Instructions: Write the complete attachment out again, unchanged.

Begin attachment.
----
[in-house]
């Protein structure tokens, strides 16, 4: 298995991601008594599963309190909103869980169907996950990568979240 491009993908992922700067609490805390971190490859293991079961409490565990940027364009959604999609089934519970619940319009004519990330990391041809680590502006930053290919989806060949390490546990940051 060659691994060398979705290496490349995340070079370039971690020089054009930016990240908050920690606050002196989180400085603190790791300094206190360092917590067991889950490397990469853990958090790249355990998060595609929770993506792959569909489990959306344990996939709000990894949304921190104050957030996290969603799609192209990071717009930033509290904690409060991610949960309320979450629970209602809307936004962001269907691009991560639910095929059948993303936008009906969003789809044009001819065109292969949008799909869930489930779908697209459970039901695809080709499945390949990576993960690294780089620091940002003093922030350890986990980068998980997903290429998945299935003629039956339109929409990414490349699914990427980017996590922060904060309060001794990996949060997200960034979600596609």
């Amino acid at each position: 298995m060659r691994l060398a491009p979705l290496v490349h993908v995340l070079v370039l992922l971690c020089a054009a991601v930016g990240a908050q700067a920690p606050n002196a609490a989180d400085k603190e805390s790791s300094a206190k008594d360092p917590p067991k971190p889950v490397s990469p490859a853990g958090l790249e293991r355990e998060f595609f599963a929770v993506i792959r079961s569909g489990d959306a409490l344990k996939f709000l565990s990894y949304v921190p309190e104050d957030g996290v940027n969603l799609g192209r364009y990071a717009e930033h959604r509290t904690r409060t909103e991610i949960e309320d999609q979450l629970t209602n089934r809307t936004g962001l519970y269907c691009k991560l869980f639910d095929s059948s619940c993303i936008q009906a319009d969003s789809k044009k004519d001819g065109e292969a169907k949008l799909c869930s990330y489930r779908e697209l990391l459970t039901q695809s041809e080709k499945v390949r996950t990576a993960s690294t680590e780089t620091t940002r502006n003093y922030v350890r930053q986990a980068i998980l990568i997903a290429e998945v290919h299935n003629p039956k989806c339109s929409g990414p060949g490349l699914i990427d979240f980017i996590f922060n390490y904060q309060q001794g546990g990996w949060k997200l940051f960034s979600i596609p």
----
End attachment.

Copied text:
[in-house]
């Protein structure tokens, strides 16, 4: 298995991601008594599963309190909103869980169907996950990568979240 491009993908992922700067609490805390971190490859293991079961409490565990940027364009959604999609089934519970619940319009004519990330990391041809680590502006930053290919989806060949390490546990940051 060659691994060398979705290496490349995340070079370039971690020089054009930016990240908050920690606050002196989180400085603190790791300094206190360092917590067991889950490397990469853990958090790249355990998060595609929770993506792959569909489990959306344990996939709000990894949304921190104050957030996290969603799609192209990071717009930033509290904690409060991610949960309320979450629970209602809307936004962001269907691009991560639910095929059948993303936008009906969003789809044009001819065109292969949008799909869930489930779908697209459970039901695809080709499945390949990576993960690294780089620091940002003093922030350890986990980068998980997903290429998945299935003629039956339109929409990414490349699914990427980017996590922060904060309060001794990996949060997200960034979600596609």
């Amino acid at each position: 298995m060659r691994l060398a491009p979705l290496v490349h993908v995340l070079v370039l992922l971690c020089a054009a991601v930016g990240a908050q700067a920690p606050n002196a609490a989180d400085k603190e805390s790791s300094a206190k008594d360092p917590p067991k971190p889950v490397s990469p490859a853990g958090l790249e293991r355990e998060f595609f599963a929770v993506i792959r079961s569909g489990d959306a409490l344990k996939f709000l565990s990894y949304v921190p309190e104050d957030g996290v940027n969603l799609g192209r364009y990071a717009e930033h959604r509290t904690r409060t909103e991610i949960e309320d999609q979450l629970t209602n089934r809307t936004g962001l519970y269907c691009k991560l869980f639910d095929s059948s619940c993303i936008q009906a319009d969003s789809k044009k004519d001819g065109e292969a169907k949008l799909c869930s990330y489930r779908e697209l990391l459970t039901q695809s041809e080709k499945v390949r996950t990576a993960s690294t680590e780089t620091t940002r502006n003093y922030v350890r930053q986990a980068i998980l990568i997903a290429e998945v290919h299935n003629p039956k989806c339109s929409g990414p060949g490349l699914i990427d979240f980017i996590f922060n390490y904060q309060q001794g546990g990996w949060k997200l940051f960034s979600i596609p």